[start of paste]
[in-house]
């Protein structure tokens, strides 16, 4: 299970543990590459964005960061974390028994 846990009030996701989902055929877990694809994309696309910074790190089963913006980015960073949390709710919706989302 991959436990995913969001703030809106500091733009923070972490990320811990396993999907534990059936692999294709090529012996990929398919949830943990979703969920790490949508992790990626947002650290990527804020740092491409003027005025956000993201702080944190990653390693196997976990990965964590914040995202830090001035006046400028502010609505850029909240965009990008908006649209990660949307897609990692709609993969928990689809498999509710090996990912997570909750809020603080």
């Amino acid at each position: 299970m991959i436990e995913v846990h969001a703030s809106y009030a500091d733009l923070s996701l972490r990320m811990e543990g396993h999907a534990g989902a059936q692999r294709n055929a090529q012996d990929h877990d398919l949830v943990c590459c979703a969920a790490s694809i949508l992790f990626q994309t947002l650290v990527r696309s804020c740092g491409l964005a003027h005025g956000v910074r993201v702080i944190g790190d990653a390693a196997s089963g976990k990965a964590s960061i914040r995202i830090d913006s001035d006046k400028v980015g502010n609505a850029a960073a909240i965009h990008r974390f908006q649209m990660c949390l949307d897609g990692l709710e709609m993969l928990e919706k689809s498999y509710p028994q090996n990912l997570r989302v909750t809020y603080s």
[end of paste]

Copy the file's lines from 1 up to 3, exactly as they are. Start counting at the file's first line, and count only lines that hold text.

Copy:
[in-house]
């Protein structure tokens, strides 16, 4: 299970543990590459964005960061974390028994 846990009030996701989902055929877990694809994309696309910074790190089963913006980015960073949390709710919706989302 991959436990995913969001703030809106500091733009923070972490990320811990396993999907534990059936692999294709090529012996990929398919949830943990979703969920790490949508992790990626947002650290990527804020740092491409003027005025956000993201702080944190990653390693196997976990990965964590914040995202830090001035006046400028502010609505850029909240965009990008908006649209990660949307897609990692709609993969928990689809498999509710090996990912997570909750809020603080």
């Amino acid at each position: 299970m991959i436990e995913v846990h969001a703030s809106y009030a500091d733009l923070s996701l972490r990320m811990e543990g396993h999907a534990g989902a059936q692999r294709n055929a090529q012996d990929h877990d398919l949830v943990c590459c979703a969920a790490s694809i949508l992790f990626q994309t947002l650290v990527r696309s804020c740092g491409l964005a003027h005025g956000v910074r993201v702080i944190g790190d990653a390693a196997s089963g976990k990965a964590s960061i914040r995202i830090d913006s001035d006046k400028v980015g502010n609505a850029a960073a909240i965009h990008r974390f908006q649209m990660c949390l949307d897609g990692l709710e709609m993969l928990e919706k689809s498999y509710p028994q090996n990912l997570r989302v909750t809020y603080s």